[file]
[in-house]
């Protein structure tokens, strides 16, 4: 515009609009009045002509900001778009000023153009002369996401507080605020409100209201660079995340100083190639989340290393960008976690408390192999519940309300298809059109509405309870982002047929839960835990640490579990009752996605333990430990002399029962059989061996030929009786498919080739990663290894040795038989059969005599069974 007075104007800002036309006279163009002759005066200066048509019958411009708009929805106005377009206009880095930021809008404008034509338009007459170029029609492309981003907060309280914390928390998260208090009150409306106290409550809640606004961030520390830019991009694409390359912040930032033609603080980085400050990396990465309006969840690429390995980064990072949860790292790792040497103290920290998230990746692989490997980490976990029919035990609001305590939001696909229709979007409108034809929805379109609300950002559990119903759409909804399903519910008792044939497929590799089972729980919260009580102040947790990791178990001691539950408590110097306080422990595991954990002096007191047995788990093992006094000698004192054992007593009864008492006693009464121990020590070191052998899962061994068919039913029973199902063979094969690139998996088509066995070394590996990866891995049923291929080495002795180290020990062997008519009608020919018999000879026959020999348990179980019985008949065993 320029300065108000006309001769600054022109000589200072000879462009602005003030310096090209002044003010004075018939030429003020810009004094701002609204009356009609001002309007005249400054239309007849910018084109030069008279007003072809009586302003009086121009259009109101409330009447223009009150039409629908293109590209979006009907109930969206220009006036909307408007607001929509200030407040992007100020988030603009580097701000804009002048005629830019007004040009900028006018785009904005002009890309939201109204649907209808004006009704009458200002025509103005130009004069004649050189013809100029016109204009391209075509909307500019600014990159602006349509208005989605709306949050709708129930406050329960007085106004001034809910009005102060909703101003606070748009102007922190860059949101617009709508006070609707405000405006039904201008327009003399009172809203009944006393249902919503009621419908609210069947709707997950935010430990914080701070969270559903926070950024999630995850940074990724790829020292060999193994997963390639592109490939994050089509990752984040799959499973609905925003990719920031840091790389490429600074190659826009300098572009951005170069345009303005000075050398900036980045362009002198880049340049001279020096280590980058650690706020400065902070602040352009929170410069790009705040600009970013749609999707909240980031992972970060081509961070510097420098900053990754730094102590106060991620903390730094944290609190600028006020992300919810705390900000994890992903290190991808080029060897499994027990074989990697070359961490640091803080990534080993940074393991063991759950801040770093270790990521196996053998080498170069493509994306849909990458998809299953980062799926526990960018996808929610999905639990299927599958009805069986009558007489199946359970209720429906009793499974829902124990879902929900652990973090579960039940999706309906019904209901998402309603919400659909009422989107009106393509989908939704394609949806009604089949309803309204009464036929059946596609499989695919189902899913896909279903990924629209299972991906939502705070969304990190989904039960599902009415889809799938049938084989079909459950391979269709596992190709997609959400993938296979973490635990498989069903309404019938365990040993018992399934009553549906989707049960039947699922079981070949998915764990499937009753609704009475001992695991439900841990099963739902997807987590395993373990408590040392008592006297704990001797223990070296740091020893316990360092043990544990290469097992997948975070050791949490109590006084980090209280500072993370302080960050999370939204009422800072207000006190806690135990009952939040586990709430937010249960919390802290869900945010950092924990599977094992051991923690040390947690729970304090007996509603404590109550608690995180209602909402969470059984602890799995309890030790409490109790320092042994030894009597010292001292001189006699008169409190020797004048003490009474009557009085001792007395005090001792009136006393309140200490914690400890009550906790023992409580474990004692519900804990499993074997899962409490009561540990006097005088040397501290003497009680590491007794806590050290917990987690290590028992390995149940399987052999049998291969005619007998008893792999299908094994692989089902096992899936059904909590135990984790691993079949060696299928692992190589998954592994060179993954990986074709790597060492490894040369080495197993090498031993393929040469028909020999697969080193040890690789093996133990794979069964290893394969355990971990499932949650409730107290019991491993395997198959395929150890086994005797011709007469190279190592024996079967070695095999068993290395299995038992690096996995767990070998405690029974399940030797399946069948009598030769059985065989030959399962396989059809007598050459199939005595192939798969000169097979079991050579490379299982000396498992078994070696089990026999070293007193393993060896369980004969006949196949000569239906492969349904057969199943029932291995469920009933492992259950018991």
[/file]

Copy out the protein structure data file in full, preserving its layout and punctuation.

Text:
[in-house]
């Protein structure tokens, strides 16, 4: 515009609009009045002509900001778009000023153009002369996401507080605020409100209201660079995340100083190639989340290393960008976690408390192999519940309300298809059109509405309870982002047929839960835990640490579990009752996605333990430990002399029962059989061996030929009786498919080739990663290894040795038989059969005599069974 007075104007800002036309006279163009002759005066200066048509019958411009708009929805106005377009206009880095930021809008404008034509338009007459170029029609492309981003907060309280914390928390998260208090009150409306106290409550809640606004961030520390830019991009694409390359912040930032033609603080980085400050990396990465309006969840690429390995980064990072949860790292790792040497103290920290998230990746692989490997980490976990029919035990609001305590939001696909229709979007409108034809929805379109609300950002559990119903759409909804399903519910008792044939497929590799089972729980919260009580102040947790990791178990001691539950408590110097306080422990595991954990002096007191047995788990093992006094000698004192054992007593009864008492006693009464121990020590070191052998899962061994068919039913029973199902063979094969690139998996088509066995070394590996990866891995049923291929080495002795180290020990062997008519009608020919018999000879026959020999348990179980019985008949065993 320029300065108000006309001769600054022109000589200072000879462009602005003030310096090209002044003010004075018939030429003020810009004094701002609204009356009609001002309007005249400054239309007849910018084109030069008279007003072809009586302003009086121009259009109101409330009447223009009150039409629908293109590209979006009907109930969206220009006036909307408007607001929509200030407040992007100020988030603009580097701000804009002048005629830019007004040009900028006018785009904005002009890309939201109204649907209808004006009704009458200002025509103005130009004069004649050189013809100029016109204009391209075509909307500019600014990159602006349509208005989605709306949050709708129930406050329960007085106004001034809910009005102060909703101003606070748009102007922190860059949101617009709508006070609707405000405006039904201008327009003399009172809203009944006393249902919503009621419908609210069947709707997950935010430990914080701070969270559903926070950024999630995850940074990724790829020292060999193994997963390639592109490939994050089509990752984040799959499973609905925003990719920031840091790389490429600074190659826009300098572009951005170069345009303005000075050398900036980045362009002198880049340049001279020096280590980058650690706020400065902070602040352009929170410069790009705040600009970013749609999707909240980031992972970060081509961070510097420098900053990754730094102590106060991620903390730094944290609190600028006020992300919810705390900000994890992903290190991808080029060897499994027990074989990697070359961490640091803080990534080993940074393991063991759950801040770093270790990521196996053998080498170069493509994306849909990458998809299953980062799926526990960018996808929610999905639990299927599958009805069986009558007489199946359970209720429906009793499974829902124990879902929900652990973090579960039940999706309906019904209901998402309603919400659909009422989107009106393509989908939704394609949806009604089949309803309204009464036929059946596609499989695919189902899913896909279903990924629209299972991906939502705070969304990190989904039960599902009415889809799938049938084989079909459950391979269709596992190709997609959400993938296979973490635990498989069903309404019938365990040993018992399934009553549906989707049960039947699922079981070949998915764990499937009753609704009475001992695991439900841990099963739902997807987590395993373990408590040392008592006297704990001797223990070296740091020893316990360092043990544990290469097992997948975070050791949490109590006084980090209280500072993370302080960050999370939204009422800072207000006190806690135990009952939040586990709430937010249960919390802290869900945010950092924990599977094992051991923690040390947690729970304090007996509603404590109550608690995180209602909402969470059984602890799995309890030790409490109790320092042994030894009597010292001292001189006699008169409190020797004048003490009474009557009085001792007395005090001792009136006393309140200490914690400890009550906790023992409580474990004692519900804990499993074997899962409490009561540990006097005088040397501290003497009680590491007794806590050290917990987690290590028992390995149940399987052999049998291969005619007998008893792999299908094994692989089902096992899936059904909590135990984790691993079949060696299928692992190589998954592994060179993954990986074709790597060492490894040369080495197993090498031993393929040469028909020999697969080193040890690789093996133990794979069964290893394969355990971990499932949650409730107290019991491993395997198959395929150890086994005797011709007469190279190592024996079967070695095999068993290395299995038992690096996995767990070998405690029974399940030797399946069948009598030769059985065989030959399962396989059809007598050459199939005595192939798969000169097979079991050579490379299982000396498992078994070696089990026999070293007193393993060896369980004969006949196949000569239906492969349904057969199943029932291995469920009933492992259950018991």